Isotopic, geophysical and biogeochemical investigation of submarine groundwater discharge : IAEA-UNESCO intercomparison exercise at Mauritius Island
Povinec, Pavel P.
Burnett, William C.
Bokuniewicz, H. J.
Charette, Matthew A.
Gonneea, Meagan E.
Kwong, L. Liong Wee
Marie, D. E. P.
Moore, Willard S.
Oberdorfer, J. A.
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KeywordSubmarine groundwater discharge; Groundwater; Seawater; Seepage meters; Stable isotopes; δD; δ18O; Tritium; Radium isotopes; Radon; Nutrients; Coastal zone; Volcanic island; Mauritius Island
Submarine groundwater discharge (SGD) into a shallow lagoon on the west coast of Mauritius Island (Flic-en-Flac) was investigated using radioactive (3H, 222Rn, 223Ra, 224Ra, 226Ra, 228Ra) and stable (2H, 18O) isotopes and nutrients. SGD intercomparison exercises were carried out to validate the various approaches used to measure SGD including radium and radon measurements, seepage-rate measurements using manual and automated meters, sediment bulk conductivity and salinity surveys. SGD measurements using benthic chambers placed on the floor of the Flic-en-Flac Lagoon showed discharge rates up to 500 cm/day. Large variability in SGD was observed over distances of a few meters, which were attributed to different geomorphological features. Deployments of automated seepage meters captured the spatial and temporal variability of SGD with a mean seepage rate of 10 cm/day. The stable isotopic composition of submarine waters was characterized by significant variability and heavy isotope enrichment and was used to predict the contribution of fresh terrestrially derived groundwater to SGD (range from a few % to almost 100 %). The integrated SGD flux, estimated from seepage meters placed parallel to the shoreline, was 35 m3/m day, which was in a reasonable agreement with results obtained from hydrologic water balance calculation (26 m3/m day). SGD calculated from the radon inventory method using in situ radon measurements were between 5 and 56 m3/m per day. Low concentrations of radium isotopes observed in the lagoon water reflected the low abundance of U and Th in the basalt that makes up the island. High SGD rates contribute to high nutrients loading to the lagoon, potentially leading to eutrophication. Each of the applied methods yielded unique information about the character and magnitude of SGD. The results of the intercomparison studies have resulted a better understanding of groundwater-seawater interactions in coastal regions. Such information is an important pre-requisite for the protection management of coastal freshwater resources.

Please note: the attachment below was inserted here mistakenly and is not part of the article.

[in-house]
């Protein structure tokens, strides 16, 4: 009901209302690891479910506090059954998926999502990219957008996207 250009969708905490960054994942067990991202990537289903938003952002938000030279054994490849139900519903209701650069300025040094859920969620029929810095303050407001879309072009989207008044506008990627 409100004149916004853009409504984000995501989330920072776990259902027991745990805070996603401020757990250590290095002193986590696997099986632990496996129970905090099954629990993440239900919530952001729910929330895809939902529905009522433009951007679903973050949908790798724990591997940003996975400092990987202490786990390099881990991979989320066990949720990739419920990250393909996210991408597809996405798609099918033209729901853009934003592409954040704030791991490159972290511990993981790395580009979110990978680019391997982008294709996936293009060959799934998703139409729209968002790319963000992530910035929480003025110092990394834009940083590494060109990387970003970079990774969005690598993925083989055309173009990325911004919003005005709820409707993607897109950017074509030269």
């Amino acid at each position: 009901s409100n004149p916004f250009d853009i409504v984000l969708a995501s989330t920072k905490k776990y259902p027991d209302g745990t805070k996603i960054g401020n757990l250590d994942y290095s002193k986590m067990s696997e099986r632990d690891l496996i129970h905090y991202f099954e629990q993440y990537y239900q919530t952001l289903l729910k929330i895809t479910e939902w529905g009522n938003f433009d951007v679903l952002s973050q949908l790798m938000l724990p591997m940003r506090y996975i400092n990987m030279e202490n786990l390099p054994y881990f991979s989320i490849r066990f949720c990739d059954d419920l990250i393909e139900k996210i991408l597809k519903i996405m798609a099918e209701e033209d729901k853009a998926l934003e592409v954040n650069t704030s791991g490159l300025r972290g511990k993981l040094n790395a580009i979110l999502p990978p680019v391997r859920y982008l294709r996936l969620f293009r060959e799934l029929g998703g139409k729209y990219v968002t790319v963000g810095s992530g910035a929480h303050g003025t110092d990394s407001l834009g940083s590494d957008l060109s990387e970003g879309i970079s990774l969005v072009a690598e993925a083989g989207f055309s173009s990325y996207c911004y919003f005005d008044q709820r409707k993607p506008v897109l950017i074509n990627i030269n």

Author Posting. © The Author(s), 2011. This is the author's version of the work. It is posted here by permission of Elsevier B.V. for personal use, not for redistribution. The definitive version was published in Journal of Environmental Radioactivity 104 (2012): 24-45, doi:10.1016/j.jenvrad.2011.09.009.
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